September 26, 2008
An Autumn Afternoon
Reviewer: Jeffrey M. Anderson
Ratings (out of 5): *****
Last year, while making my way through Criterion Eclipse's five-disc Late Ozu DVD box set, I had a small revelation, and window to understanding this great master's work opened. I had always experienced a kind of relaxed bliss while watching his films, but I suddenly understood that this kind of tranquility comes only from acceptance -- acceptance of life's inevitable imperfections and disappointments. Yasujiro Ozu (1903-1963) dealt with these things by comfortable repetition, casting the same actors again and again, hiring the same crew, using the same angles (low, just above floor level), and the same methods of cutting. He mastered the use of "pillow shots," which give the viewer time to breathe and meditate between scenes. Even his opening titles, with their simple burlap backgrounds, are familiar. Over the years, Ozu made only two major changes in his work: he converted from silent to sound and from black-and-white to color (both decisions made several years after everyone else).
That said, An Autumn Afternoon, has some striking departures. It turned out to be Ozu's last film -- the director died exactly on his 60th birthday in 1963 -- but it's also a remarkable example of a "last film." It sums up a career's worth of work, while simultaneously looking ahead and coming to terms with new ideas. The film begins by eradicating the burlap backgrounds over the titles, and then using industrial images (polluting smokestacks, etc.) rather than more innocent ones, like his usual clotheslines. Shuhei Hirayama (Chishu Ryu) works in an office; outside his windows, we can glimpse more (red) smokestacks, belching smoke. Hirayama is pre-occupied with marrying off his 24 year-old office girl, but is more reluctant when it comes to his own daughter, who is the same age. Since the death of his wife, his daughter Michiko (Shima Iwashita) has been looking after him and his youngest son, Kazuo (Shinichiro Mikami). The implication is that the men would be helpless without her. (Of course, Ozu also explored this theme in the great Late Spring as well as in several other works).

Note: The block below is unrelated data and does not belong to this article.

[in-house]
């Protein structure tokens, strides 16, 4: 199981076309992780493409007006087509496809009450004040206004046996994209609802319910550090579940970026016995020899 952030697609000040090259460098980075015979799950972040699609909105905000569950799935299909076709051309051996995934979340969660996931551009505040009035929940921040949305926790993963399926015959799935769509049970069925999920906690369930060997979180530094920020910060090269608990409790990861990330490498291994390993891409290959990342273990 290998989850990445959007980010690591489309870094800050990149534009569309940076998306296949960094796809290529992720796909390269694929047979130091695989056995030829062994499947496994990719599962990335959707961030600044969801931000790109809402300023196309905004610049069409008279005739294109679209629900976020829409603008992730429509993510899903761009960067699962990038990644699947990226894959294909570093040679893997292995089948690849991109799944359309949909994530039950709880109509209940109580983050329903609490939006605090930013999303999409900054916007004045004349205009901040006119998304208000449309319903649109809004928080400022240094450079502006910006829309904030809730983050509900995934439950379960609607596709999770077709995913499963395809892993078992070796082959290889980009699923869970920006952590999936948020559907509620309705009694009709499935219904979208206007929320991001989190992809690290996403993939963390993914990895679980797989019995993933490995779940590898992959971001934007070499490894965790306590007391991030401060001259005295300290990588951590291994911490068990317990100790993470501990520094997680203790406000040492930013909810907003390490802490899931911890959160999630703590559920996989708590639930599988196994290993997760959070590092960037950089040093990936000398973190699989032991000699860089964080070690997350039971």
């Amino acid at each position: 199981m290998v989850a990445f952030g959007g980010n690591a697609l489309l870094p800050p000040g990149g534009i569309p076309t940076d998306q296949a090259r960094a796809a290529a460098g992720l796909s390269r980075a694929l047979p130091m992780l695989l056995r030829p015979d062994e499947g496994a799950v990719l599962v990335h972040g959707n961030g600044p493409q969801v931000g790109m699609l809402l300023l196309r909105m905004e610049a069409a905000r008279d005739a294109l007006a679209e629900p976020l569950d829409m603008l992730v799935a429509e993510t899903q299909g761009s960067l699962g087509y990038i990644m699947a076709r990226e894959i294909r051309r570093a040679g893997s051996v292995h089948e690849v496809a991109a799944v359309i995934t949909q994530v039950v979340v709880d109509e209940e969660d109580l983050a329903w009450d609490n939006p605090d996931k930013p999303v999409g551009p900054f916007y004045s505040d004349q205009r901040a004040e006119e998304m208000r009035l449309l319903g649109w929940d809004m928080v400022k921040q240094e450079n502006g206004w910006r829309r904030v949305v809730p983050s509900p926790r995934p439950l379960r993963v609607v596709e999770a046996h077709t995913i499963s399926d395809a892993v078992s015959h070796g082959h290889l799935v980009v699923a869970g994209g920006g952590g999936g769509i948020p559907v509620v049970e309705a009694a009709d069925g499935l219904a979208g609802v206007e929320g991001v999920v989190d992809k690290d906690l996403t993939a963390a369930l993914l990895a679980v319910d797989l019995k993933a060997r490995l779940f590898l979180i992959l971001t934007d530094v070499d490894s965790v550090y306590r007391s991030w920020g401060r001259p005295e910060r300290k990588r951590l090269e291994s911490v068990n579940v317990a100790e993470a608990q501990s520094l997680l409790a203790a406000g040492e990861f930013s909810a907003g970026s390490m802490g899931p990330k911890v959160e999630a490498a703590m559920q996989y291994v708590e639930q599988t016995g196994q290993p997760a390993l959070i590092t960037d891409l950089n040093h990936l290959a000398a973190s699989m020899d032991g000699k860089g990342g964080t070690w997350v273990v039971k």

Ozu also spends time outside this family circle, looking at Hirayama's other son, Koichi (Keiji Sada), who is married and living away from home. Koichi pouts and behaves like a spoiled child when his wife Akiko (Mariko Okada) won't let him buy a set of expensive golf clubs. One of Hirayama's drinking buddies has married a younger woman and takes pills to keep up. And a reunion with an old schoolteacher (Eijiro Tono) eventually convinces Hirayama that he must marry off Michiko, no matter what the cost. Whereas Late Spring ended with the poetic image of the father (also played by Ryu) peeling an apple, An Autumn Afternoon is more "in touch," and simply ends with the immature youngest son coaxing his drunken father into bed -- another twist on the old parent-child relationship.
Perhaps more so than usual, An Autumn Afternoon considers the past in that Hirayama was once a military man. He and other veterans often discuss the war, singing fight songs and so on. But at one point, the idea that the Japanese losing the war was a good thing is introduced and accepted. The men also look back on their school days with a kind of regret -- and relief. Though they had fun, I think they would all agree that they're better off now.
Ozu's choice to add color wasn't made lightly, it seems. Here he uses red for a punctuating effect, placing red objects in unusual spots in the frame, including foreground and background space. They all lead up to the surprising shot of Michiko in her white wedding dress, highlighted with red sashes. She turns slowly toward the camera, in perhaps the showiest shot I've ever seen in an Ozu, and the red indicates the fact that she is leaving. It's interesting to note that, unlike Late Spring, this film rarely deals directly with the father-daughter relationship. Rather, all the other, supposedly secondary characters, more or less represent the various angles and facets of their relationship, and the ways in which it could go (or not go). In that way, it's one of Ozu's richest films.
The Criterion Collection gives us this very welcome 2008 release, which is the 15th Ozu film released on DVD in the United States (each and every one of them from Criterion). It's a little lower on quality and lighter on extras than some of the others, but it's still very much worth having. Color film is harder to preserve and restore than black-and-white, and one early scene is still noticeably damaged. David Bordwell's commentary track is a good one, more casual and conversational that we usually get from Criterion. The excerpts from a 1978 French television program with Michel Ciment are fairly interesting (he makes a great summation of Ozu's career and appeal), and the liner notes booklet is packed with good stuff.
Posted by cphillips at September 26, 2008 3:03 PM